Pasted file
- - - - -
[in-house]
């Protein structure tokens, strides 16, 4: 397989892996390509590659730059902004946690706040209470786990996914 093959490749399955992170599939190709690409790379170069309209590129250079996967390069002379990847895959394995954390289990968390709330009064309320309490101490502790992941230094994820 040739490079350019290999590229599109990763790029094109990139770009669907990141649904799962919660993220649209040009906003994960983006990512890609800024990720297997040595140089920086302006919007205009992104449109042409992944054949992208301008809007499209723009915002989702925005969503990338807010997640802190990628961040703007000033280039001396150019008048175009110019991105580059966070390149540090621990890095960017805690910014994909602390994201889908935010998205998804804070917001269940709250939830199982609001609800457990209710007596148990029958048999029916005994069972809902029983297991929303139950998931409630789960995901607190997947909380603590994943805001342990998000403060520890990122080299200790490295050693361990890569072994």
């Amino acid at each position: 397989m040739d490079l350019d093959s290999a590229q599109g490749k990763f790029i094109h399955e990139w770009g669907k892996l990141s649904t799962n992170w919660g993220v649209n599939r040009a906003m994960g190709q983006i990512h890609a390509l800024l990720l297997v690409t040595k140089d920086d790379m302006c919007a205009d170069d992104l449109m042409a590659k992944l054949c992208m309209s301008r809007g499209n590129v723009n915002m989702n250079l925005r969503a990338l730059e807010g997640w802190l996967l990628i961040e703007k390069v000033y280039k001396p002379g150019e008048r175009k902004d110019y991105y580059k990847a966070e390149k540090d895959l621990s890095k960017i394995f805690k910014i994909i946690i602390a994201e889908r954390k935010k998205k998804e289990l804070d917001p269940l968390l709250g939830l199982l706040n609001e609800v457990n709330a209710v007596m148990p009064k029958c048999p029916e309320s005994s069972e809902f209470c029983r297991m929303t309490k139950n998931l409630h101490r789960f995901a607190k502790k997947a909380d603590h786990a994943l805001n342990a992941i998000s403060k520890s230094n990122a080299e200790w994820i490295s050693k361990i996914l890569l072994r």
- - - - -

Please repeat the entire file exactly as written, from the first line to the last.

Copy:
[in-house]
């Protein structure tokens, strides 16, 4: 397989892996390509590659730059902004946690706040209470786990996914 093959490749399955992170599939190709690409790379170069309209590129250079996967390069002379990847895959394995954390289990968390709330009064309320309490101490502790992941230094994820 040739490079350019290999590229599109990763790029094109990139770009669907990141649904799962919660993220649209040009906003994960983006990512890609800024990720297997040595140089920086302006919007205009992104449109042409992944054949992208301008809007499209723009915002989702925005969503990338807010997640802190990628961040703007000033280039001396150019008048175009110019991105580059966070390149540090621990890095960017805690910014994909602390994201889908935010998205998804804070917001269940709250939830199982609001609800457990209710007596148990029958048999029916005994069972809902029983297991929303139950998931409630789960995901607190997947909380603590994943805001342990998000403060520890990122080299200790490295050693361990890569072994």
């Amino acid at each position: 397989m040739d490079l350019d093959s290999a590229q599109g490749k990763f790029i094109h399955e990139w770009g669907k892996l990141s649904t799962n992170w919660g993220v649209n599939r040009a906003m994960g190709q983006i990512h890609a390509l800024l990720l297997v690409t040595k140089d920086d790379m302006c919007a205009d170069d992104l449109m042409a590659k992944l054949c992208m309209s301008r809007g499209n590129v723009n915002m989702n250079l925005r969503a990338l730059e807010g997640w802190l996967l990628i961040e703007k390069v000033y280039k001396p002379g150019e008048r175009k902004d110019y991105y580059k990847a966070e390149k540090d895959l621990s890095k960017i394995f805690k910014i994909i946690i602390a994201e889908r954390k935010k998205k998804e289990l804070d917001p269940l968390l709250g939830l199982l706040n609001e609800v457990n709330a209710v007596m148990p009064k029958c048999p029916e309320s005994s069972e809902f209470c029983r297991m929303t309490k139950n998931l409630h101490r789960f995901a607190k502790k997947a909380d603590h786990a994943l805001n342990a992941i998000s403060k520890s230094n990122a080299e200790w994820i490295s050693k361990i996914l890569l072994r």